Why is no one else like me? I like anime, but I’m told by the Christians around me that it’s a ungodly art. My friends who do like anime, on the other hand, say and do things that don’t reflect my religious values. What do I do?
If you’ve ever thought this, you’re not alone. Even though anime has become mainstream (even Thor says so), it’s telling that this same thought pattern is one I still hear now in my interactions with young people. And as Kendall and I talked about in his latest podcast episode, it is something we both experienced decades ago. There remains a persistent image of anime—possibly fuelled by the very adult titles that were among those most available in the 1980s, and a reputation for family-unfriendly content—as ungodly.
For instance, a few years ago, an editor at Christianity Today accepted a piece I’d submitted about anime and Christianity. He was interested in the topic, and patiently guided me in the development of a strong, final piece. But before it was posted, the editor retired. His replacement was someone whom I must admit (albeit through gritted teeth) that I admired, and whose work I’ve studied (as recently as last month!) and even used as a teaching tool. But this editor told me that the form was still too strange for their readership. (Hence the gritted teeth.) That was some six or seven years ago, and while the magazine has posted some on anime since then, it just goes to show how little ground has been broken within Christian circles, even for so open a publication as Christianity Today.
This is not to say that there aren’t any resources for this generation of Christian anime fans: This very website is testament to the contrary, as we seek to provide some instruction about how a confused anime fan might approach the topic of whether and how to watch anime, including particular kinds of shows. But even so, it can still feel like an uphill battle for Christian otaku—and a confusing one at that.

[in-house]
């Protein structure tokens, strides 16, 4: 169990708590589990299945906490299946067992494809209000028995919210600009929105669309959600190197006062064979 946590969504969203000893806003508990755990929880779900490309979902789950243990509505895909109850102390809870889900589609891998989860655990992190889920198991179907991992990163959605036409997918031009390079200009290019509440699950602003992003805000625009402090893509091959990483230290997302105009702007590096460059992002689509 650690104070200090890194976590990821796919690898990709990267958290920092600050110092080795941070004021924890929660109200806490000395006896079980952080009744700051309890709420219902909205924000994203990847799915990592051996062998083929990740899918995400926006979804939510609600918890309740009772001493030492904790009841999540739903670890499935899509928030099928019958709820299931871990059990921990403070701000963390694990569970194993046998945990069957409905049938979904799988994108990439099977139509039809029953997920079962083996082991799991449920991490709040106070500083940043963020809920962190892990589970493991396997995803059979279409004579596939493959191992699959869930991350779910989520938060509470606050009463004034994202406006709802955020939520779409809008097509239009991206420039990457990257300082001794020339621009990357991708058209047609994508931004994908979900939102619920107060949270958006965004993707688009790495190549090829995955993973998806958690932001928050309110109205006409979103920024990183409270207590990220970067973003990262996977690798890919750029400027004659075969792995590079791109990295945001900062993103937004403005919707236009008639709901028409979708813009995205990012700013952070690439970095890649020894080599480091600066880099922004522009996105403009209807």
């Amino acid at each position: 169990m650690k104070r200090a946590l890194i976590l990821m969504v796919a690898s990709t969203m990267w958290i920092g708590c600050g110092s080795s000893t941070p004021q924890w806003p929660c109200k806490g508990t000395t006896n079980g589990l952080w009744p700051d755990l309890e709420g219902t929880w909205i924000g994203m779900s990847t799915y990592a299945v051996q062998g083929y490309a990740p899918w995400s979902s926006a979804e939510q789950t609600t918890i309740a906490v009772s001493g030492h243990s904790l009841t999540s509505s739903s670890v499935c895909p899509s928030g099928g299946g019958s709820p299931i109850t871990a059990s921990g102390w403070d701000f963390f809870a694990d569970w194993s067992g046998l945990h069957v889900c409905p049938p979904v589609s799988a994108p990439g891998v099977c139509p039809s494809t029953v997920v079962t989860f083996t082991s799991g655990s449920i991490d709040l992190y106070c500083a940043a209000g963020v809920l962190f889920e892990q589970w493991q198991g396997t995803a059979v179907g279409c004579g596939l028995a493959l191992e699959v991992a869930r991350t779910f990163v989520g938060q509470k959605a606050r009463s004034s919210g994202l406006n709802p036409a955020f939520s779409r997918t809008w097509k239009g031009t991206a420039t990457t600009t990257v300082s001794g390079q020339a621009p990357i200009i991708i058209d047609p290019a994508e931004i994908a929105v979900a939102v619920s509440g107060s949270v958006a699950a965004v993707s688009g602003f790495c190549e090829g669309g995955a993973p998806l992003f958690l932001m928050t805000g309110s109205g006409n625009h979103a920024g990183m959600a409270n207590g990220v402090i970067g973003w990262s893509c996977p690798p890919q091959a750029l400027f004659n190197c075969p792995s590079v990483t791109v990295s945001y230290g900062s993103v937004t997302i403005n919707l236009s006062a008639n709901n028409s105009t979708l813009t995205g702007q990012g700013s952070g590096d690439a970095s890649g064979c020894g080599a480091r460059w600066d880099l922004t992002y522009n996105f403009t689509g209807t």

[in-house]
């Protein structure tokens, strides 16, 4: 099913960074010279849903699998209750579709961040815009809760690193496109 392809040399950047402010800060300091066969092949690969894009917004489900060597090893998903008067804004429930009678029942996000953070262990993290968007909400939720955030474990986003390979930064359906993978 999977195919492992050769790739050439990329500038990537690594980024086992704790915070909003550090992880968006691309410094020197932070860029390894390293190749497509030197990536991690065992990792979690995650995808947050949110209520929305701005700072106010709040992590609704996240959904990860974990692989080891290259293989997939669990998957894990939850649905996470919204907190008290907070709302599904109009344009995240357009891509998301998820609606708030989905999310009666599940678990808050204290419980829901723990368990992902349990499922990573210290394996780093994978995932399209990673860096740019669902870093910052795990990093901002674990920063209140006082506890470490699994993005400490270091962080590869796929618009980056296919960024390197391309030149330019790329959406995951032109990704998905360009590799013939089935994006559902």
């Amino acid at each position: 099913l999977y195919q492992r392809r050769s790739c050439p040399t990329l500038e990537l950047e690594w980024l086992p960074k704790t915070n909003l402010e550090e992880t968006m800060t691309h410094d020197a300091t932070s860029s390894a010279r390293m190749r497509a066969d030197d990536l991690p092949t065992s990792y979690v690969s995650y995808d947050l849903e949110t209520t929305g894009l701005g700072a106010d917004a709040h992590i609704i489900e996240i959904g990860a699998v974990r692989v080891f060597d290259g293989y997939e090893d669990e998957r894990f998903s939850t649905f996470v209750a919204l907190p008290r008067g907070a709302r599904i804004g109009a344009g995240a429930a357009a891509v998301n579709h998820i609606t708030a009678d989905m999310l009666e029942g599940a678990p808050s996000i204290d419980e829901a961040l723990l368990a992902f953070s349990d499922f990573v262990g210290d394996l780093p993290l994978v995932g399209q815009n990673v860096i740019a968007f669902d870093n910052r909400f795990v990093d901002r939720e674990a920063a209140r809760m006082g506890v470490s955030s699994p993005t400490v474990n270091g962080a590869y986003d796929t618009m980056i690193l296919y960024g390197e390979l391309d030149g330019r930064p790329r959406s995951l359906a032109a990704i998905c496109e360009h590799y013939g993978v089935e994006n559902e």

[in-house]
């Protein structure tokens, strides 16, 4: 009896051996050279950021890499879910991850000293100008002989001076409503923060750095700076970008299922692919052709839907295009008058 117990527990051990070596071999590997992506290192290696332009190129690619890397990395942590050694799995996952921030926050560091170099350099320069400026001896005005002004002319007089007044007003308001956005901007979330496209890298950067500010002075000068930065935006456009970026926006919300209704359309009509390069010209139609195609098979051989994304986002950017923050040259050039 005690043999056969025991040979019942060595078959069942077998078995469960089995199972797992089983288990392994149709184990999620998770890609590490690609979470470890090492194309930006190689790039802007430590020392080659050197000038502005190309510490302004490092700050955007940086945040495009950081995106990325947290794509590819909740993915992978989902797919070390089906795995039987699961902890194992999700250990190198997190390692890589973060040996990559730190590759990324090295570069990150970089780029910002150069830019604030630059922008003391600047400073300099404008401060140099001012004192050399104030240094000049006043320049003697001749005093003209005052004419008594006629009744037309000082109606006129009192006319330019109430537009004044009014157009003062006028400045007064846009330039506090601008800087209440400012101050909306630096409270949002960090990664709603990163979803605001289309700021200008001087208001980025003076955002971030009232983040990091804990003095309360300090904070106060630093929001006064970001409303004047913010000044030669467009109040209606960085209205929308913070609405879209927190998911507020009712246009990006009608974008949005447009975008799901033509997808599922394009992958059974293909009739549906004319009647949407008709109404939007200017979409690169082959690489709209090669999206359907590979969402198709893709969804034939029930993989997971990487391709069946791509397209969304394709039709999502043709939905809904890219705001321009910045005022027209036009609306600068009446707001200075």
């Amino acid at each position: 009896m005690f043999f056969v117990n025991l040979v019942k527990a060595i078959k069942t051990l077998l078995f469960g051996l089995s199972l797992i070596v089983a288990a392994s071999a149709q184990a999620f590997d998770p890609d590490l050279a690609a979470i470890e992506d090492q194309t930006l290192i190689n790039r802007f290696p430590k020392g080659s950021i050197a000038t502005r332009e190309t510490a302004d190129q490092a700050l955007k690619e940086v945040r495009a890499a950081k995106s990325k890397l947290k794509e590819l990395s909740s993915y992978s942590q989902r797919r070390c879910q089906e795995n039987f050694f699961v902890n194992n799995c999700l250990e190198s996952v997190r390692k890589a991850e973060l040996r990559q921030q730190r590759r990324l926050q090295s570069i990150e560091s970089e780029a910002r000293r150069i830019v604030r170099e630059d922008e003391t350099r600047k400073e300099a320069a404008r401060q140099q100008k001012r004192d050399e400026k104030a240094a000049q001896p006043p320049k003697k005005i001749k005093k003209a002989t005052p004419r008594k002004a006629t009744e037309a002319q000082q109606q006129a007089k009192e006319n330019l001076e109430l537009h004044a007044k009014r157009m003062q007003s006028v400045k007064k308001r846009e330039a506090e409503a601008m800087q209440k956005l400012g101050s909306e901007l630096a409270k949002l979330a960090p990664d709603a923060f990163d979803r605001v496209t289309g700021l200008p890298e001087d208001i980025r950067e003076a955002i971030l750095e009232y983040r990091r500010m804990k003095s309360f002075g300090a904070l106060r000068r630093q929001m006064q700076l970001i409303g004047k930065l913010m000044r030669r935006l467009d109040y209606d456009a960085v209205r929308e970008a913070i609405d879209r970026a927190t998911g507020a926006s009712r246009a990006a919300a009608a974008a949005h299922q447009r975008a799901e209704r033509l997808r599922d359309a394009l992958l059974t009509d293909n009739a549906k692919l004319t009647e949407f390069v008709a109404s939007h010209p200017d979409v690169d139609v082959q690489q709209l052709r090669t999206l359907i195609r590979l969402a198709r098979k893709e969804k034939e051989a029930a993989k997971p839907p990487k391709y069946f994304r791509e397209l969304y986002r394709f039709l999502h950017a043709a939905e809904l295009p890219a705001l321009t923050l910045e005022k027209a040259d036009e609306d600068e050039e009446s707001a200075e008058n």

That’s why Finding God in Anime, edited by Moriah Jane and our own Laura A. Grace, and now in its second volume, is so significant. It emphasizes to Christian otaku that “anime” and “Christianity” are not mutually exclusive worlds, but that there is a way to worship the LORD while diving into one’s passion for animation.
And that’s not even digging into the actual content of the work, which is full of Bible-centric devotionals that will encourage readers to think more deeply about God through reference to anime, and consider his work while they view series from their favorite studios.
I was honored to be able to write the foreword to Finding God in Anime, Vol. 2. In the short piece, I wrote that within “these pages lies an opportunity, dear readers, to ‘join the party,’ to partake in the greatest adventure…”
Sometimes the analogy of being warriors or sojourners can be overstated, but for those of us who watch shonen series and cheer along with these epic tales, it’s helpful to remember that God’s story for us is vast in reach, fraught with danger, and resulting in the highest prize—the “one piece” that we’re all seeking.
It is indeed a journey. And for you, dear readers, finding this page or this site may be just an early step in that adventure. Finding God in Anime, written by Christians like you who adore anime, will bolster your faith, even if you aren’t familiar with the particular series it references. Volume two is now available—and as another gift, the digital version is free.
Dive in. Study it. And experience Him through the devotionals. God is speaking to you through your passion. Even if the world deems you strange for liking anime, God doesn’t. You’re his beloved, otaku and all.
The editors of this devotional are running a promotion in which the first 40 people who order a paperback and send a receipt of purchase to firstname.lastname@example.org will receive a free postcard and two stickers (artwork designed by Pippa at strawberryshojo).
Featured illustration by Nengoro (reprinted w/permission)